The zaatar’s supper.

His words are like thick smoke

that gets tangled in the lips,

the nose,

the fingers…

like milky and dense smoke

that dulls mind,

reddens eyes

and stuns the ears.

Like harshs whitish smoke

that stains the cloths

and levae footprints on the floor.

They are like a muffled explotion.

Like a yell in silence,

like hawking in the dessert with a broken tongue;

like a blow in the temple;

like a rugged lament.

His words are hot steam that soften the senses.

Because there are sorrows that run through the sound

and don’t need verbs nor conjugations.

those sorrows don’t require prose,

nor adjective, nor adverb

because their gender agrees better

with the blood;

with the open pores

and dilated pupils.

His words, because of that, are like the smoke,

like the steam that through sublimation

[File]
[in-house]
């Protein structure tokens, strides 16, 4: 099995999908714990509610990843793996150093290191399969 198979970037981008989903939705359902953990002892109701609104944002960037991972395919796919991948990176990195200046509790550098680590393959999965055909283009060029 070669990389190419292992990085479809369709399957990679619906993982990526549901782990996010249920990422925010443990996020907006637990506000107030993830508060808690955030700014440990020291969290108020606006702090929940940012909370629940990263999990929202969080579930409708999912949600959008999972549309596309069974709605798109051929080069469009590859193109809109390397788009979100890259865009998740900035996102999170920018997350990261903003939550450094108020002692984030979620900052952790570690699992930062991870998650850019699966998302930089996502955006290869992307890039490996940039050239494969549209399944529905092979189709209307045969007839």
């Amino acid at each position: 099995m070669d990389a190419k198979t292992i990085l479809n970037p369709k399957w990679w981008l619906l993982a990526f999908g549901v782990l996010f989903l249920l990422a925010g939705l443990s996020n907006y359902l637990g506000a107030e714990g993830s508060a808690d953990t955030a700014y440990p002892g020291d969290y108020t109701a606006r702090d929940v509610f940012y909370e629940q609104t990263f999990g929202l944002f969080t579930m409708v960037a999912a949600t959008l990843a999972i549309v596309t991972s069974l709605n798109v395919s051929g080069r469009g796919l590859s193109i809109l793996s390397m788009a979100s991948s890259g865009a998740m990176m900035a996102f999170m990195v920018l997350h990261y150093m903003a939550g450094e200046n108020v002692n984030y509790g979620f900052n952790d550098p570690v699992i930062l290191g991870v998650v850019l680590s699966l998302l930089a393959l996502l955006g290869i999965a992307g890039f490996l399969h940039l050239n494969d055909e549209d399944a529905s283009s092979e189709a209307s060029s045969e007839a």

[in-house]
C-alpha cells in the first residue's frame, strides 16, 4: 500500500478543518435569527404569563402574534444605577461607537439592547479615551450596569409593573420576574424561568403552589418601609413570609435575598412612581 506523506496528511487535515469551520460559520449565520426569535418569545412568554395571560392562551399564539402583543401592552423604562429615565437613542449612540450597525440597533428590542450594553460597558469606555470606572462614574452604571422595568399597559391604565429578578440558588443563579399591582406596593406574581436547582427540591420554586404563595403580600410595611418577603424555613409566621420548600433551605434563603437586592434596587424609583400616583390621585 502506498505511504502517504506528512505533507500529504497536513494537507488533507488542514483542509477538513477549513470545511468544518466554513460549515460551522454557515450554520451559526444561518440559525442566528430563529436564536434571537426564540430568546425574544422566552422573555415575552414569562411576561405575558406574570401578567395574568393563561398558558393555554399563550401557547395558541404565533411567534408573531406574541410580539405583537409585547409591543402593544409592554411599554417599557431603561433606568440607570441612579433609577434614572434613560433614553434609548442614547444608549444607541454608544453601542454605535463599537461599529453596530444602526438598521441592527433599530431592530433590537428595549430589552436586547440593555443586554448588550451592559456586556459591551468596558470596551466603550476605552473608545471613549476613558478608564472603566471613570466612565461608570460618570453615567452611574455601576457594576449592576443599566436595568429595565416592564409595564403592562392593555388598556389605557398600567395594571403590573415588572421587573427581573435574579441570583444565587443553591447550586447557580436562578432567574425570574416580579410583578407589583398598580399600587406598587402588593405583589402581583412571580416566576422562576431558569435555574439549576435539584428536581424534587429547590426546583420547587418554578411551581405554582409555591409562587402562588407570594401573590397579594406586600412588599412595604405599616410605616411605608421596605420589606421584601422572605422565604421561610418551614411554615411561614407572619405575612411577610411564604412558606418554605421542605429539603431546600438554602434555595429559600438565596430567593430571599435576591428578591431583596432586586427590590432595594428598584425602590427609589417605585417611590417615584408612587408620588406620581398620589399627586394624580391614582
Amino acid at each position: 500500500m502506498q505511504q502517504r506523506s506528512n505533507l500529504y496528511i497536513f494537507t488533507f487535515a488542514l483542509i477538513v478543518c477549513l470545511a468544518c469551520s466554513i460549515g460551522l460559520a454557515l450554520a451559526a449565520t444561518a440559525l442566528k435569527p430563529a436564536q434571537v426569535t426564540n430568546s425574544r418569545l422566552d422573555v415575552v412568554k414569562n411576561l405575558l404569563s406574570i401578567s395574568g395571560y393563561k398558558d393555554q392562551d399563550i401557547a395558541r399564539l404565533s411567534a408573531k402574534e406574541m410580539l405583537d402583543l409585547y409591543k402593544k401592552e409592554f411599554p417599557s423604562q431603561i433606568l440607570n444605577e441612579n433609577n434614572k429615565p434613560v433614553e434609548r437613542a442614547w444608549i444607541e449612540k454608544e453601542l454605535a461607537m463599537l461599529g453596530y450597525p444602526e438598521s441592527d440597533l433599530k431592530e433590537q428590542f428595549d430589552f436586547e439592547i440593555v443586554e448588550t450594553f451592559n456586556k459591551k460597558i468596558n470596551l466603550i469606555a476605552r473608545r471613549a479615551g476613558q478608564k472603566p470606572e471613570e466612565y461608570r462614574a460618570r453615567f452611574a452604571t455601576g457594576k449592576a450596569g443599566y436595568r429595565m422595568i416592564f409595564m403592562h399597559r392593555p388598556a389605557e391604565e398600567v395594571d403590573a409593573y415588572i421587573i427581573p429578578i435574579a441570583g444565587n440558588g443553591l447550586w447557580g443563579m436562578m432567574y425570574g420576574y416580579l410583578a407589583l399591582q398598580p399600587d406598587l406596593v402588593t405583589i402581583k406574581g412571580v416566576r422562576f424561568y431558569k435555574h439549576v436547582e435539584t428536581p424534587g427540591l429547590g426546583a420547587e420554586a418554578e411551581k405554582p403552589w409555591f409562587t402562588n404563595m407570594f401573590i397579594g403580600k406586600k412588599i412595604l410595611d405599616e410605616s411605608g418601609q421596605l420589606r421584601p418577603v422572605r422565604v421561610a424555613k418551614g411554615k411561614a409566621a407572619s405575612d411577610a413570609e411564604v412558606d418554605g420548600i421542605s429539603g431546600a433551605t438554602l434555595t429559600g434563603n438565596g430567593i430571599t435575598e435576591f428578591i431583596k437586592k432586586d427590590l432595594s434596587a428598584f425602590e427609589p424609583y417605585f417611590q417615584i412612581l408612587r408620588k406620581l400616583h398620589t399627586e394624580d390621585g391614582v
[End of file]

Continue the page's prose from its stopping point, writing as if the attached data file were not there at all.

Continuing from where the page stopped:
changes from being sorrow

to be mood, without touching

the air.

Because in turning his pain into


there was no cry, no fussing,

there was no words, no yelling,

only a packed table

with 12 empty seats.

So far. So close.

So his.

So mine.

The zaatar is chopped and served.

The olive oil is ready to dip bread.

“Come next to me: wife, brothers, kids.

Everything is on the table”.

But his words are smoke.

Cold and White smoke that

like summer clouds fade

leaving him alone in a filled table

with twelve empty seats.

by Nuria tesón